I'm dying now. I can't express just how much The Golden Compass combines so many of my absolute favorite things. Before I was done reading it, I starting making plans to reread the thing.

You probably will not like it as much as I did, unless you happen to be just as fascinated by all of the above as I am. We likely have different tastes. But think of some of your absolute favorite things intertwining all together into one book, and you'll get what it was like for me. But I'll talk about it more generally now.

The plot had some good, refreshing twists and turns and plotting tools/techniques, and honestly, it might have just been me freaking out over the whole thing, but I felt like there were multiple climaxes at the end. I thought we had reached the climax of the story, only to run into another and another, and an intense cliff hanger ending. I like how Pullman weaved together several plot lines--I'm a sucker for stories that do that. We have a plotline about science stuff called Dust, one about kidnappers, one about Lyra's uncle, one that touches on alternate worlds.



Outside of the fantastical worldbuilding, we get an awesome realistic one. First following Lyra running around on street and roofs and tunnels of Oxford with scholars (a great juxtaposition of high-brow intelligence mingled with feral child's play), then traveling in a balloon to London, to sailing to the North with gyptians, to ice and snow and Northern Lights, and a wide range of social classes and cultures.

I'll admit, I didn't like Lyra or her demon Pantolaimon in the first scene. They annoyed me. But they quickly grew on me as the adventure got going, and I did start to love them. Outside of that though, I didn't really fall in love with any character so much as I fell in love with the world and concepts of the story. The characters were distinct and interesting and often fresh. I just didn't connect deeply with them.

The writing style itself wasn't anything amazing until we got to the climaxes, and then I was impressed. But this is a middle-grade book, so it's going to have a more straight-forward, simplistic writing style for its audience.

There is a storyline about a whole prophecy surrounding Lyra, that she is supposed to save the worlds etc. and that's been done so many times it's getting a little old. But it's important to keep in mind that this book came out in 1995, before we got all saturated with the whole prophecy bit, so I wouldn't count it as a strike against the story.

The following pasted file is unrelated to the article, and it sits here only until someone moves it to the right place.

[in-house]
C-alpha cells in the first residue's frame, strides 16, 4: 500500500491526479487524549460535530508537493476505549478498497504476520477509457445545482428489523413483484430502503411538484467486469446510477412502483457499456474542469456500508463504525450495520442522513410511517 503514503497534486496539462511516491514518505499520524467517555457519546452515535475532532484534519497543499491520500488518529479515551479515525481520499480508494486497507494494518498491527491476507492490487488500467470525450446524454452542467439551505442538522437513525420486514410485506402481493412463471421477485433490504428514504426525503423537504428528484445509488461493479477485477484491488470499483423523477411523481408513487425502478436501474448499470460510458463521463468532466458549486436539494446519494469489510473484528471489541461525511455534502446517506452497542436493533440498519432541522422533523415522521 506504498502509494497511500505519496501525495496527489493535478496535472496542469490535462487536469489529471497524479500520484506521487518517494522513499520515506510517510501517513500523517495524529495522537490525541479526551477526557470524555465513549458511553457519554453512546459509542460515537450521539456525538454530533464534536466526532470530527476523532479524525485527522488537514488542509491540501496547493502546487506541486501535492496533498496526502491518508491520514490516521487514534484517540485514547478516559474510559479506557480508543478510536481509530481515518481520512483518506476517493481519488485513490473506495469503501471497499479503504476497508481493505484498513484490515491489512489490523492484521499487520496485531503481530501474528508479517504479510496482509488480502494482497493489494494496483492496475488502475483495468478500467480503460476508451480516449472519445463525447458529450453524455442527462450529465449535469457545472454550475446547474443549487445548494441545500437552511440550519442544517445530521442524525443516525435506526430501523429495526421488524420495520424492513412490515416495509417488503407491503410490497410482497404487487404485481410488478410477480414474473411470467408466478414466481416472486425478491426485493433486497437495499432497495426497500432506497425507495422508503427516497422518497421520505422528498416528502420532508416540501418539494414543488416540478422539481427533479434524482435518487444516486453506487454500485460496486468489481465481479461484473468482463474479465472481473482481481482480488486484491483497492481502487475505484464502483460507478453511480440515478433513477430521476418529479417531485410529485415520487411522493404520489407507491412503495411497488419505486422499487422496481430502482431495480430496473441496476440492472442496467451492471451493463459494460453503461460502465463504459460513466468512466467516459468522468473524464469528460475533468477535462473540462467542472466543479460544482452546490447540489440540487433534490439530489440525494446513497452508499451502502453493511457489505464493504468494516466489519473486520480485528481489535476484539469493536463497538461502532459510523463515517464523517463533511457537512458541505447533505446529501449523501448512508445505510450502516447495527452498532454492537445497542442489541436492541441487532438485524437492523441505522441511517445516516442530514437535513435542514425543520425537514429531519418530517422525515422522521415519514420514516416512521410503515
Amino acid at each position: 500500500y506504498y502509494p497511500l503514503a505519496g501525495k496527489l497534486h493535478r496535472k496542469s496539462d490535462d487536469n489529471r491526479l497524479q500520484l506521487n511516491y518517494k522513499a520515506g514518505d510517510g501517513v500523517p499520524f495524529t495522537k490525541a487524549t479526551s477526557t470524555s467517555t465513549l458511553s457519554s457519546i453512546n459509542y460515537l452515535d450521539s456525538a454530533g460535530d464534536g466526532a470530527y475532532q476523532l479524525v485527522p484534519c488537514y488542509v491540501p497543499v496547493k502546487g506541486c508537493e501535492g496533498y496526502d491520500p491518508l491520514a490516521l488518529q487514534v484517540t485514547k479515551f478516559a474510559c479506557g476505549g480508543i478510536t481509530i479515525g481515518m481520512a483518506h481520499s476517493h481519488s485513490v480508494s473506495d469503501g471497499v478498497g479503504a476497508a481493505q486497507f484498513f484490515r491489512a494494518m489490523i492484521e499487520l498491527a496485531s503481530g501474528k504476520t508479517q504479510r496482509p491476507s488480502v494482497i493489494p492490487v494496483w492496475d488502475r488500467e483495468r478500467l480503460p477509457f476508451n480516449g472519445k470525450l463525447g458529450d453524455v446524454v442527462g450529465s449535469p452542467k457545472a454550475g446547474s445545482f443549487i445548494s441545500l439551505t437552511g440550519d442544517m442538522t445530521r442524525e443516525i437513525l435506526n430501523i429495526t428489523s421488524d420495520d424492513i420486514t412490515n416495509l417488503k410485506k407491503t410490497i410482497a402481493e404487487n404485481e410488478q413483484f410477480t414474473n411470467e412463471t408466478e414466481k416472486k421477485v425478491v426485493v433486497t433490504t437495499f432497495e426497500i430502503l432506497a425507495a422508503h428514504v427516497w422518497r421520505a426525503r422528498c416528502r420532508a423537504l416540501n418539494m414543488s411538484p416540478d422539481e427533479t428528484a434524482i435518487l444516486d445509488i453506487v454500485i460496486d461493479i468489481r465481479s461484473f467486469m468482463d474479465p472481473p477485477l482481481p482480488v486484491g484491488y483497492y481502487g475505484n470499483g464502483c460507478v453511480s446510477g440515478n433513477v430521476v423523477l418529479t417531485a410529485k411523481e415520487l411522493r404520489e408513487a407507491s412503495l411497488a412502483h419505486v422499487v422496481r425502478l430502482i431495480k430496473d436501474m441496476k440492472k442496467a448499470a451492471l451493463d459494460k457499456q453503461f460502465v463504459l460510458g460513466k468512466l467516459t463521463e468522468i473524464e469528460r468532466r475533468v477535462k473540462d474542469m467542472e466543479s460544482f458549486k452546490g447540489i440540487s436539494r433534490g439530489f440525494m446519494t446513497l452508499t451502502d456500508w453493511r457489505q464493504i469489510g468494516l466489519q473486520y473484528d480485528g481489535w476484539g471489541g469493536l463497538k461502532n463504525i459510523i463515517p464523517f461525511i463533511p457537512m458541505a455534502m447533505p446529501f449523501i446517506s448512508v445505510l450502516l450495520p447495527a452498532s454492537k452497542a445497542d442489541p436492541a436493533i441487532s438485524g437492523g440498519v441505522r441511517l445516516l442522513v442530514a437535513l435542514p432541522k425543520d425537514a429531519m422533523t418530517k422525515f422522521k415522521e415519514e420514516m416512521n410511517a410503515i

Book Vs. Movie




Before I finished the book, I naturally became interested in watching the movie. Was it any good? It performed poorly here in the box office in the U.S. I rented it and had a bizarre book-to-film adaptation experience. What was weird is that it followed the book's storyline very well and the acting was good. I mean, Nicole Kidman was great to watch, but even the little girl who play Lyra did well. The special effects were great, considering the movie was made in 2007, and daemons don't look exactly like real animals anyway. They even got some of the details right, like how the nurses in the north had vacant expressions after suffering a spiritual lobotomy. 

But the story wasn't fulfilling. That's what was weird. It felt like I was in an ice cream shop having tasters of each flavor, but never a whole ice cream. The movie was so fast-paced, there wasn't enough down time or set up to actually get invested in the story, characters, and world, making the movie feel so much more shallow. I was visually wowed, but emotionally empty.

Books have an advantage over that problem because novels are meant to be read in increments, and even if you read it all in one sitting, it still takes you longer to get through than a movie, so it literally drags out anticipation and apprehension, two of the key parts of a successful story. In the movie, everything happened so fast that it was resolved before you got to anticipate it.

Definitely pick up the book before watching the movie.

I'm looking forward to reading the second installment.

1 comment:

  1. I loved this series. There was actually more "religion" in it that I thought there would be. You will see more of it the further you go. I was blown away by the series.